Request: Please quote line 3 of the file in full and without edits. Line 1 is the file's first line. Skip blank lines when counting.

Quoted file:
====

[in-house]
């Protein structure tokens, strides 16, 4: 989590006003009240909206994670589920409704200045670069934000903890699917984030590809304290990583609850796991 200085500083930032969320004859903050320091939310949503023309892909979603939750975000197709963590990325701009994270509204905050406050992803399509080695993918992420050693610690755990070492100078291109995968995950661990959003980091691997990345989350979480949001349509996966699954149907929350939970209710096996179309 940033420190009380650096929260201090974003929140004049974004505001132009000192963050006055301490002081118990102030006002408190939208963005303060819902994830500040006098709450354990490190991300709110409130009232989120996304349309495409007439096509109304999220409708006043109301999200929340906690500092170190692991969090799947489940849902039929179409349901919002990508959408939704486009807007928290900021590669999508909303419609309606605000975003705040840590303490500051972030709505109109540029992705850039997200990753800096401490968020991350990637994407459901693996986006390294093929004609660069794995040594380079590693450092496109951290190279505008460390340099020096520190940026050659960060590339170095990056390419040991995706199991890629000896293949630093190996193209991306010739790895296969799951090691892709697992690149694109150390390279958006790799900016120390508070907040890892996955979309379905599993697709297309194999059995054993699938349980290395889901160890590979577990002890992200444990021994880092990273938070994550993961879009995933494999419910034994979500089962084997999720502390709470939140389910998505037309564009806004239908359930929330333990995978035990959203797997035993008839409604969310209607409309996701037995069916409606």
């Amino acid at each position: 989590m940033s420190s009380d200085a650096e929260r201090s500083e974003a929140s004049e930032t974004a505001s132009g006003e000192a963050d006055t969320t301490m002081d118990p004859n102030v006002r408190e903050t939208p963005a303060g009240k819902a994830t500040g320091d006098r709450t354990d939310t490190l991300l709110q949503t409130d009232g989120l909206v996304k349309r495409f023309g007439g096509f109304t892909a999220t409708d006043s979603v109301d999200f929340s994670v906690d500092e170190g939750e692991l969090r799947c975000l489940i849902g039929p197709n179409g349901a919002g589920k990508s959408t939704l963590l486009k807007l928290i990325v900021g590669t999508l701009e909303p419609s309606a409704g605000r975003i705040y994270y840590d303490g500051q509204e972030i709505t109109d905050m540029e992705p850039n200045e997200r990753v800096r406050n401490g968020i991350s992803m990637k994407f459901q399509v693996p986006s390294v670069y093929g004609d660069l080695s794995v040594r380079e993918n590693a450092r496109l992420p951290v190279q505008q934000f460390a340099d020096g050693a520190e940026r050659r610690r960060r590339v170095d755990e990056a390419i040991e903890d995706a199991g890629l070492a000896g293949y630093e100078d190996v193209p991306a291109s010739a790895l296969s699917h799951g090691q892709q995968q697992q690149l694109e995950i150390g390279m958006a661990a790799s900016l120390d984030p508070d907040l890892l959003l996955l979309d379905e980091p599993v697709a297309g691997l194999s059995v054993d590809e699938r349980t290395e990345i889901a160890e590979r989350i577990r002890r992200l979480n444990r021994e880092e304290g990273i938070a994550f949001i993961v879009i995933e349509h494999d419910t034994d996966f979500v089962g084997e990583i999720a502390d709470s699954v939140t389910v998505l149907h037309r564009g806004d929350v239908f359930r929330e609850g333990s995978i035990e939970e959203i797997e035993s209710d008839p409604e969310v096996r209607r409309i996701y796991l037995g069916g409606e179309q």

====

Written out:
């Amino acid at each position: 989590m940033s420190s009380d200085a650096e929260r201090s500083e974003a929140s004049e930032t974004a505001s132009g006003e000192a963050d006055t969320t301490m002081d118990p004859n102030v006002r408190e903050t939208p963005a303060g009240k819902a994830t500040g320091d006098r709450t354990d939310t490190l991300l709110q949503t409130d009232g989120l909206v996304k349309r495409f023309g007439g096509f109304t892909a999220t409708d006043s979603v109301d999200f929340s994670v906690d500092e170190g939750e692991l969090r799947c975000l489940i849902g039929p197709n179409g349901a919002g589920k990508s959408t939704l963590l486009k807007l928290i990325v900021g590669t999508l701009e909303p419609s309606a409704g605000r975003i705040y994270y840590d303490g500051q509204e972030i709505t109109d905050m540029e992705p850039n200045e997200r990753v800096r406050n401490g968020i991350s992803m990637k994407f459901q399509v693996p986006s390294v670069y093929g004609d660069l080695s794995v040594r380079e993918n590693a450092r496109l992420p951290v190279q505008q934000f460390a340099d020096g050693a520190e940026r050659r610690r960060r590339v170095d755990e990056a390419i040991e903890d995706a199991g890629l070492a000896g293949y630093e100078d190996v193209p991306a291109s010739a790895l296969s699917h799951g090691q892709q995968q697992q690149l694109e995950i150390g390279m958006a661990a790799s900016l120390d984030p508070d907040l890892l959003l996955l979309d379905e980091p599993v697709a297309g691997l194999s059995v054993d590809e699938r349980t290395e990345i889901a160890e590979r989350i577990r002890r992200l979480n444990r021994e880092e304290g990273i938070a994550f949001i993961v879009i995933e349509h494999d419910t034994d996966f979500v089962g084997e990583i999720a502390d709470s699954v939140t389910v998505l149907h037309r564009g806004d929350v239908f359930r929330e609850g333990s995978i035990e939970e959203i797997e035993s209710d008839p409604e969310v096996r209607r409309i996701y796991l037995g069916g409606e179309q």